"And the people who need to provide answers now - is not the leadership of Sinn Féin. It is not the leadership of the IRA. It is the leadership of the British government and the Irish government. They have to tell us how they are going to sort out this mess and get the peace process back on track again."
McGuinness also minced no words as he referred to a recent statement by 26-County Justice Minister Michael McDowell, remarking angrily: "This week we were also hit with the debacle of an Irish government minister telling us that the Irish government tried to be 'honest brokers' within this process. What total and absolute rubbish.
"The Irish government have a duty and a responsibility to uphold the rights and entitlements - and democratic entitlements at that - of Irish citizens who live in the North. And we don't want them to be 'honest brokers.' We don't want them to be 'neutral.' We want them to be on the side of those who are struggling for freedom, justice and peace on this island.
"Since Michael McDowell made that comment I have been listening for someone in the leadership of the Irish government to flatly contradict him, and all I have heard is a deafening silence.
"So I challenge the Taioseach, I challenge the Irish government, to tell us today or tomorrow morning that they are not 'honest brokers,' that they are not 'neutral,' that they are on the side of the peace process, that they are on the side of the Good Friday Agreement, and that they are on the side of Irish citizens in the North."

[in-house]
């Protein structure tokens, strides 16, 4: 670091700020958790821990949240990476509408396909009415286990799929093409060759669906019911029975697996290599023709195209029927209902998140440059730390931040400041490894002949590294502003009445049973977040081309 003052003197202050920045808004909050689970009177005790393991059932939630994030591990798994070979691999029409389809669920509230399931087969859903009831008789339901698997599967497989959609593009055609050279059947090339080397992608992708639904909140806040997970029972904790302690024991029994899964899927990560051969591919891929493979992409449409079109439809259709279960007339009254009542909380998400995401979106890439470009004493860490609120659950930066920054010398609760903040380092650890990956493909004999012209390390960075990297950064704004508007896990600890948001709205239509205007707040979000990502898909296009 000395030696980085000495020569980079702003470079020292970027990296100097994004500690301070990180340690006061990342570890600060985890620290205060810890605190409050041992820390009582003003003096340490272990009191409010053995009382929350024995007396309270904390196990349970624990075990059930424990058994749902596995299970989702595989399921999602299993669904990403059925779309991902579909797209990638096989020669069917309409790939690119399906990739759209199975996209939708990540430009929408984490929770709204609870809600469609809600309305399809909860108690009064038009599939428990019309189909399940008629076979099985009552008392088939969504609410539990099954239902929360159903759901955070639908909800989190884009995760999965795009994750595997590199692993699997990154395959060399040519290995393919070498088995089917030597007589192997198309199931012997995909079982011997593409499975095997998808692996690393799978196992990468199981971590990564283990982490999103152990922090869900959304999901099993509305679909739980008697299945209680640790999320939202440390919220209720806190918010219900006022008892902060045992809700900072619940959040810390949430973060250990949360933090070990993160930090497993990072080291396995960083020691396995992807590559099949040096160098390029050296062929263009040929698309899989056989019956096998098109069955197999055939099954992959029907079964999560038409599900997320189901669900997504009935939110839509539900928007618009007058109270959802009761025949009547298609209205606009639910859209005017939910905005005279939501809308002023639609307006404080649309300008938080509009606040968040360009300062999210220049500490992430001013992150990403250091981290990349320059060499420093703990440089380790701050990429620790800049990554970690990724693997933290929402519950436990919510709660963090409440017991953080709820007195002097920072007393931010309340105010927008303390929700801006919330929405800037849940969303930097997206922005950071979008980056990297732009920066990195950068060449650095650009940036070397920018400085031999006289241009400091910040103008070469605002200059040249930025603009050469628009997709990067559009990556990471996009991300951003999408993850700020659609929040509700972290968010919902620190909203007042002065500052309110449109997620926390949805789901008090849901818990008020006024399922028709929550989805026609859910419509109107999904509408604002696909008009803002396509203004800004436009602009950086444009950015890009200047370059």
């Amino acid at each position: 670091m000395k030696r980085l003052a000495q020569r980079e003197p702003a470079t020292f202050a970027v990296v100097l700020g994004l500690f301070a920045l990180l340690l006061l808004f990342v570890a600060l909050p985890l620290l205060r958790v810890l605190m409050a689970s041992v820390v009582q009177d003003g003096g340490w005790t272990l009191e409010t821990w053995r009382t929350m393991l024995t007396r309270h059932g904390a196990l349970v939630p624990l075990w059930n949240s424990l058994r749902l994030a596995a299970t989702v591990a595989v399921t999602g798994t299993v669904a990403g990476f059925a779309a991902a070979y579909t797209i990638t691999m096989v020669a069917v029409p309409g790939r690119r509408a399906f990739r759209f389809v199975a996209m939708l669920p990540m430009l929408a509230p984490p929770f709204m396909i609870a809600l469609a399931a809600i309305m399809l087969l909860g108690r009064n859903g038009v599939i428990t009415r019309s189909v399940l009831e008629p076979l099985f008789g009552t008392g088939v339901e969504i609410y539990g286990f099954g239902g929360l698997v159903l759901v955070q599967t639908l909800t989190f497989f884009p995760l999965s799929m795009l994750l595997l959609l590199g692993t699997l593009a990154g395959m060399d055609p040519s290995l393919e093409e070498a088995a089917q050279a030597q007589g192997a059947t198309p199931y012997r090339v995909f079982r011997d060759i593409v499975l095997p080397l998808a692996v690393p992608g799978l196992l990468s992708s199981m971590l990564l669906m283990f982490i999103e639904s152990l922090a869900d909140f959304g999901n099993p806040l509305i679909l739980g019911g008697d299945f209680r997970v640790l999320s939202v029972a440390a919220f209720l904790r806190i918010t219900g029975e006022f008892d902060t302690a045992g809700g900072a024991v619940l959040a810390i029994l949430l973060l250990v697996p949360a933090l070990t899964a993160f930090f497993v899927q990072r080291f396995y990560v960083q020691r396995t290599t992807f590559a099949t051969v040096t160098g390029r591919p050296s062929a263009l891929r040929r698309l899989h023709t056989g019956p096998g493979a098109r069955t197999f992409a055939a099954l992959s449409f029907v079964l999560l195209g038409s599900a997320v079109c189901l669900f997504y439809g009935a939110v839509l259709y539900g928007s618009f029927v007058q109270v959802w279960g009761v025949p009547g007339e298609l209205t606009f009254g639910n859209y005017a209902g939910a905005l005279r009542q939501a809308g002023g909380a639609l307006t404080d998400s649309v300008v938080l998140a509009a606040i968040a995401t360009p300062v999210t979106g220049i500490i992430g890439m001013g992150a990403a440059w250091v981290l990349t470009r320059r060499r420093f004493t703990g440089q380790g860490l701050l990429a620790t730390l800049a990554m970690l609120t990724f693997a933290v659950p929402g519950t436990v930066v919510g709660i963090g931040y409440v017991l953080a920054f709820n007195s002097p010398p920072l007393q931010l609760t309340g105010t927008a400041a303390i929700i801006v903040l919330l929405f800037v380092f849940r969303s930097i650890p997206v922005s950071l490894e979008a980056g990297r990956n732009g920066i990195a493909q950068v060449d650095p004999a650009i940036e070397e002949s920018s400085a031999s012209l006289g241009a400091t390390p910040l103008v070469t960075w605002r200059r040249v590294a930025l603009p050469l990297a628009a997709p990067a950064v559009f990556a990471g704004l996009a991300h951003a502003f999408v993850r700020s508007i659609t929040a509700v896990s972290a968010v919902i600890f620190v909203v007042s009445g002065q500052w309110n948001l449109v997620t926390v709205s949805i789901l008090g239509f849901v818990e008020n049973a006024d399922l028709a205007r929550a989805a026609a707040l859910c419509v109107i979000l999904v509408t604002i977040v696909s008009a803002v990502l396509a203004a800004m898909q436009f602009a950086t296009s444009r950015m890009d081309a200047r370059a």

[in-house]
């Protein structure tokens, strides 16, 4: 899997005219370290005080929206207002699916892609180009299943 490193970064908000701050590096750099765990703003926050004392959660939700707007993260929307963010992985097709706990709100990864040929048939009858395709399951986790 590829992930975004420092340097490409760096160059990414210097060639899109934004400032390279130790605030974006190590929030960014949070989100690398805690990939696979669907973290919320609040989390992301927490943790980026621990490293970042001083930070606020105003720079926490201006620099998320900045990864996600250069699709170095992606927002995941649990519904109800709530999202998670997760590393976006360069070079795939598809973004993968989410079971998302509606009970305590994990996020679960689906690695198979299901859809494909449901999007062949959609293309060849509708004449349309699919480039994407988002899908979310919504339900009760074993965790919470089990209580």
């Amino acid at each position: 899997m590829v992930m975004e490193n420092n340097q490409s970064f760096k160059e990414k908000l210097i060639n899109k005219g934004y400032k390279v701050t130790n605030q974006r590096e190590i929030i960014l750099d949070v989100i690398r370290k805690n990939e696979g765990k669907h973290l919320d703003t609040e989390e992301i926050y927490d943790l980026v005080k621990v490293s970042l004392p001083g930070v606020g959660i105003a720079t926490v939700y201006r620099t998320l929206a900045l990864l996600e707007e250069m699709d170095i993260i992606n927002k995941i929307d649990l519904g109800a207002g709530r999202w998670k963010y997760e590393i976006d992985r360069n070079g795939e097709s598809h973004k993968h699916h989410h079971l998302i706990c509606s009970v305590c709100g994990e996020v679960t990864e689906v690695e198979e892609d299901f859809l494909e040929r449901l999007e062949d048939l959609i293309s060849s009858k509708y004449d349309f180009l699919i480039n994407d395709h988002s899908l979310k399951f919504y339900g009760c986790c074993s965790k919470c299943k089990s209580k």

The optimism of the will
The Bobby Sands Memorial lecture
The 21st Bobby Sands memorial lecture was delivered this year by Sinn Féin West Tyrone Assembly member Barry McElduff to an audience of hundreds in West Belfast.
Among those in attendance were senior republicans of the status of Joe Cahill. Danny Morrison, the former Sinn Féin Director of Publicity, was in the hall, as was Jim Gibney, who played a leading role in the National H Block-Armagh Committee and was a personal friend of Bobby Sands.
McElduff delivered a lecture that was both personal and political, as he reflected on how, as a 15-year-old, he first become aware of the situation in the H Blocks and joined Youth Against the H Blocks in Omagh.
He remembered the Rock against the Block discos and the Rosaries at roadsides as one after another of the Hunger Strikers died.
He recounted how he went from a student who received straight A's in his exams to one who failed four tests he had been certain to pass.
When the headmaster asked him what happened, McElduff replied "the Hunger Strike".
However, for McElduff, the one most important lesson of the Hunger Strike period was the way in which the sight of the IRA colour parties and firing parties at the funerals of the hunger strikers established firmly the legitimacy of the IRA.
Reflecting on the present political situation, McElduff pointed out that "Britain's occupation remains the problem, their interference in Irish affairs and the denial of democracy and national self-determination is the main problem here."
He pointed out that Tony Blair's decision to cancel the Assembly election was in keeping with Britain's attitude to democracy, given that after Bobby Sands was elected for the Fermanagh South Tyrone Constituency, the then government of Margaret Thatcher introduced legislation barring prisoners from standing in elections.
"The decision to cancel the elections has caused great anger. Tony Blair has reinforced the unionist veto and the British have brought us back to the days of the civil rights campaign," said McElduff.
He urged young people to become more active in the struggle and called on older people to make room for the enthusiasm of youth. "We need the optimism of the will to triumph over the pessimism of the intellect," he concluded.